In fall 2000, I’m a junior in high school, still a year and a half away from voting age. My mom plays KFWB — with its terse, hurried headlines and “traffic on the ones” — in the kitchen while she makes lunch. My dad sometimes tunes in to AM talk radio on the way to dropping me off at school, but it’s more often hit songs of the 1940s, ’50s, and ’60s. We don’t have cable TV.
In the days of dial-up internet and no cell phones, it’s easy to tune out the news. Of course, there are issues that I feel passionate about, but it’s a philosophical sort of passion, borne of a desire to think critically and to debate with my friends. I know enough about current events to keep up with the late night talk show monologues, and that’s generally enough for me.
It feels as if the presidential election is something that is happening very far away; another genre of celebrity gossip that piques my interest but doesn’t touch my life.
I distinctly remember bringing a tiny AM/FM radio to school, listening wide-eyed to updates as Bush v. Gore is decided. It’s the first time the mask shifts for me, and I see how fragile and tenuous our democracy is. It comes down to the personal judgement of a few people, a few errant marks on a few ballots, and generations of powerful people negotiating in back rooms so that they keep their power. I’m sitting in the front row of the choir room when the Supreme Court makes its ruling.
In the months between the protracted end to that election and my 18th birthday, I find out that national politics aren’t actually so far away. I’m standing in that same choir room on Sept. 11, 2001, hearing the awful news from a friend who will eventually enlist in the military. By the end of my senior year, many more of my classmates will make the same decision — one of them, Israel Garcia, will not make it home.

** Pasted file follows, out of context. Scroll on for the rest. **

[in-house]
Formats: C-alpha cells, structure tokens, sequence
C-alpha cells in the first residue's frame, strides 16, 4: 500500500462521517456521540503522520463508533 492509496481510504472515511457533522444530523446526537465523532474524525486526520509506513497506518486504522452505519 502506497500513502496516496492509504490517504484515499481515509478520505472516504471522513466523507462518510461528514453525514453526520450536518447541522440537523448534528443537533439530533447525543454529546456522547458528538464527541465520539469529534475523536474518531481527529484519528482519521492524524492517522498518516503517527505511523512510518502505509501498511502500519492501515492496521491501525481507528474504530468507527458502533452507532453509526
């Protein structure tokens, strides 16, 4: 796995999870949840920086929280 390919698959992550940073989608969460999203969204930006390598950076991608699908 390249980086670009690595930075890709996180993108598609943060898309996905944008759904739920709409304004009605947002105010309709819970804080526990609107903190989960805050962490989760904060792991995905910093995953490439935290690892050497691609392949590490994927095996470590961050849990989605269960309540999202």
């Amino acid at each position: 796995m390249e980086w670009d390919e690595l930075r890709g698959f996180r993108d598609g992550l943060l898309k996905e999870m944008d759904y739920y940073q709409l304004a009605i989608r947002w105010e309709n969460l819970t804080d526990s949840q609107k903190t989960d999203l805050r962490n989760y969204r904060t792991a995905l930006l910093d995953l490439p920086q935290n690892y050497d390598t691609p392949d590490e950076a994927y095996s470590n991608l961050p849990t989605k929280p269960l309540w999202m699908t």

I grew up comfortable and middle class in a diverse, welcoming city in a solidly liberal state. I had the privilege of an insulating bubble that allowed me to believe that politics were something for grownups to worry about and for teenagers to exchange witty barbs over. I felt frustration and curiosity when I tuned in — I never felt fear. And I always had the ability to tune out when I wanted to.
My students have a different experience. I teach at Jordan High School; our student body is 82% Latino and 93% come from low-income households.
During the 2016 election, my freshmen told me about being harassed as they walked to school, a full-grown man crowing about an impending Trump victory as he shouted insults at 15-year-olds. When xenophobic rhetoric about the border heats up, it’s my students’ families that the President is sneering about. When he winks at suburban women and tells them he’ll protect them, it’s my students’ neighborhoods he’s denigrating. He’s a bully with a flag pin and a Presidential podium, and my students can’t walk away.
It’s my students’ healthcare that hangs in the balance. It’s their cousin who won’t speak about her time in the immigration detention center. Their older siblings are DREAMers, and they don’t know whether those same doors will be open when it’s time for them to graduate. Threats to remove federal funding from schools? That means tutors, mental health professionals, and vital technology for our students. And it’s their parents who are still on the job during this pandemic, leaving my students helpless with worry.
During our daily check-in on Nov. 2, I asked my students for an emotional self-assessment. I told them to complete the sentence: “Thinking about the election makes me feel _____ because ______.” Their responses weren’t a surprise. They were nervous, scared, and anxious. They told me that they were having trouble sleeping. They feared potentially violent reactions, regardless of the results of the ballot counts. It’s not fair that my students live on the edge, impotently hoping as adults in Florida and Pennsylvania decide their families’ futures.
I want so much to tell them that everything will be okay, and that their worry is misplaced. But, as their teacher, that’s not my job. Instead, I tell them the truth — there may be dark days ahead, but we can rely on each other. I tell them that I’m proud to be part of their community. They can’t vote yet, but they’ve already made a difference for our future, simply through their strength and resilience. I tell them that, when I filled out my ballot two weeks prior to the election, I was doing it for them.